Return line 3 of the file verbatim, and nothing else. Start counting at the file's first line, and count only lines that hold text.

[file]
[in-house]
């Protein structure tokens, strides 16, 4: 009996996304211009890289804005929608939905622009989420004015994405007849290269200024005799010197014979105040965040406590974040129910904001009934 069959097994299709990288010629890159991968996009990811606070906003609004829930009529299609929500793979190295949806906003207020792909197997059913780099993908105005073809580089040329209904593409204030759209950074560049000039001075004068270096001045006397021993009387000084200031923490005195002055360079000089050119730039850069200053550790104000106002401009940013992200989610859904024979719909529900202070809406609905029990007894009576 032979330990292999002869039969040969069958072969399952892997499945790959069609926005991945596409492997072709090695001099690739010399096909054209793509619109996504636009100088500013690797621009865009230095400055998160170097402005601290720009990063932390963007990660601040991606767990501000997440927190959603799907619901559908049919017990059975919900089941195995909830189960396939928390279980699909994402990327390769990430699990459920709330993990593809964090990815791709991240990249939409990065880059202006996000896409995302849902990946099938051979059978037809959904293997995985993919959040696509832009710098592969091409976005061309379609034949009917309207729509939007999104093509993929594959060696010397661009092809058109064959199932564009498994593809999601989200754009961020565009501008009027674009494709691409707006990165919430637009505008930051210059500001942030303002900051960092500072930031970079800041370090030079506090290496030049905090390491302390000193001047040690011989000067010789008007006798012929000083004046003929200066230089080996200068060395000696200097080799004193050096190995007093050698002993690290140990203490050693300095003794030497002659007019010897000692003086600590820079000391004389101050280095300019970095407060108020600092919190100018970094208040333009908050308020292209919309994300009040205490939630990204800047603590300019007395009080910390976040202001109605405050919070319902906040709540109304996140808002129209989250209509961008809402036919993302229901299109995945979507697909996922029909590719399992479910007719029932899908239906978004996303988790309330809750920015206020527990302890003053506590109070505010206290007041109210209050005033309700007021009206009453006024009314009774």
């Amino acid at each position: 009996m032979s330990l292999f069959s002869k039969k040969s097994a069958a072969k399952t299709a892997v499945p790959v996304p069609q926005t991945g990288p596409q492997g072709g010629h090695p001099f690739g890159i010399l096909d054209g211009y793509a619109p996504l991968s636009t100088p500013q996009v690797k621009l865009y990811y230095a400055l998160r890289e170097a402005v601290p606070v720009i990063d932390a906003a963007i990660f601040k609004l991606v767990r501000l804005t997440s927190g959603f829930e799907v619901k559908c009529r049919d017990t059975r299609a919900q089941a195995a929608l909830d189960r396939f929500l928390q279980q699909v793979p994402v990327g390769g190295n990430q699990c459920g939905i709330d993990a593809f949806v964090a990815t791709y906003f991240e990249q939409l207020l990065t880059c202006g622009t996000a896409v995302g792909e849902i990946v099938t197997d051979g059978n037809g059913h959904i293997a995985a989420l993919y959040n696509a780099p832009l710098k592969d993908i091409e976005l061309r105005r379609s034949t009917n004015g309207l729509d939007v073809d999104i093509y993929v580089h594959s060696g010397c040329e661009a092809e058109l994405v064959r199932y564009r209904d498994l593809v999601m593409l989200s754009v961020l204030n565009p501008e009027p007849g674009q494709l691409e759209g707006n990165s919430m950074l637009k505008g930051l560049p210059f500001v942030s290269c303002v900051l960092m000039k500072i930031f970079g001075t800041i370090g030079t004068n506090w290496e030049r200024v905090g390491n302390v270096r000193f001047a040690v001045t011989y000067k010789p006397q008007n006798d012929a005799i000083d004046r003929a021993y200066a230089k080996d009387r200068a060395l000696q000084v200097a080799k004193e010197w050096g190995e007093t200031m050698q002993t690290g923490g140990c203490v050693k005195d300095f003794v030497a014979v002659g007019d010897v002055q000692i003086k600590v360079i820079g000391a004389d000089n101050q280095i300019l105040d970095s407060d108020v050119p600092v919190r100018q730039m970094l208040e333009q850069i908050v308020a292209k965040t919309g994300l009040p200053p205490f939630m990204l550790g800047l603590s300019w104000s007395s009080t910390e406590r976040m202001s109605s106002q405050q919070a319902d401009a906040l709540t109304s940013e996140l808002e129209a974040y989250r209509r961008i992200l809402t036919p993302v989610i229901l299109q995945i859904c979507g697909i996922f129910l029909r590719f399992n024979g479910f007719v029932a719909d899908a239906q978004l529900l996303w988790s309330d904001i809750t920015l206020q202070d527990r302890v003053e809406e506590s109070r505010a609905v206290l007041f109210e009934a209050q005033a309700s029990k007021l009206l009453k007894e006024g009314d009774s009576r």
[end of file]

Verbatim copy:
């Amino acid at each position: 009996m032979s330990l292999f069959s002869k039969k040969s097994a069958a072969k399952t299709a892997v499945p790959v996304p069609q926005t991945g990288p596409q492997g072709g010629h090695p001099f690739g890159i010399l096909d054209g211009y793509a619109p996504l991968s636009t100088p500013q996009v690797k621009l865009y990811y230095a400055l998160r890289e170097a402005v601290p606070v720009i990063d932390a906003a963007i990660f601040k609004l991606v767990r501000l804005t997440s927190g959603f829930e799907v619901k559908c009529r049919d017990t059975r299609a919900q089941a195995a929608l909830d189960r396939f929500l928390q279980q699909v793979p994402v990327g390769g190295n990430q699990c459920g939905i709330d993990a593809f949806v964090a990815t791709y906003f991240e990249q939409l207020l990065t880059c202006g622009t996000a896409v995302g792909e849902i990946v099938t197997d051979g059978n037809g059913h959904i293997a995985a989420l993919y959040n696509a780099p832009l710098k592969d993908i091409e976005l061309r105005r379609s034949t009917n004015g309207l729509d939007v073809d999104i093509y993929v580089h594959s060696g010397c040329e661009a092809e058109l994405v064959r199932y564009r209904d498994l593809v999601m593409l989200s754009v961020l204030n565009p501008e009027p007849g674009q494709l691409e759209g707006n990165s919430m950074l637009k505008g930051l560049p210059f500001v942030s290269c303002v900051l960092m000039k500072i930031f970079g001075t800041i370090g030079t004068n506090w290496e030049r200024v905090g390491n302390v270096r000193f001047a040690v001045t011989y000067k010789p006397q008007n006798d012929a005799i000083d004046r003929a021993y200066a230089k080996d009387r200068a060395l000696q000084v200097a080799k004193e010197w050096g190995e007093t200031m050698q002993t690290g923490g140990c203490v050693k005195d300095f003794v030497a014979v002659g007019d010897v002055q000692i003086k600590v360079i820079g000391a004389d000089n101050q280095i300019l105040d970095s407060d108020v050119p600092v919190r100018q730039m970094l208040e333009q850069i908050v308020a292209k965040t919309g994300l009040p200053p205490f939630m990204l550790g800047l603590s300019w104000s007395s009080t910390e406590r976040m202001s109605s106002q405050q919070a319902d401009a906040l709540t109304s940013e996140l808002e129209a974040y989250r209509r961008i992200l809402t036919p993302v989610i229901l299109q995945i859904c979507g697909i996922f129910l029909r590719f399992n024979g479910f007719v029932a719909d899908a239906q978004l529900l996303w988790s309330d904001i809750t920015l206020q202070d527990r302890v003053e809406e506590s109070r505010a609905v206290l007041f109210e009934a209050q005033a309700s029990k007021l009206l009453k007894e006024g009314d009774s009576r």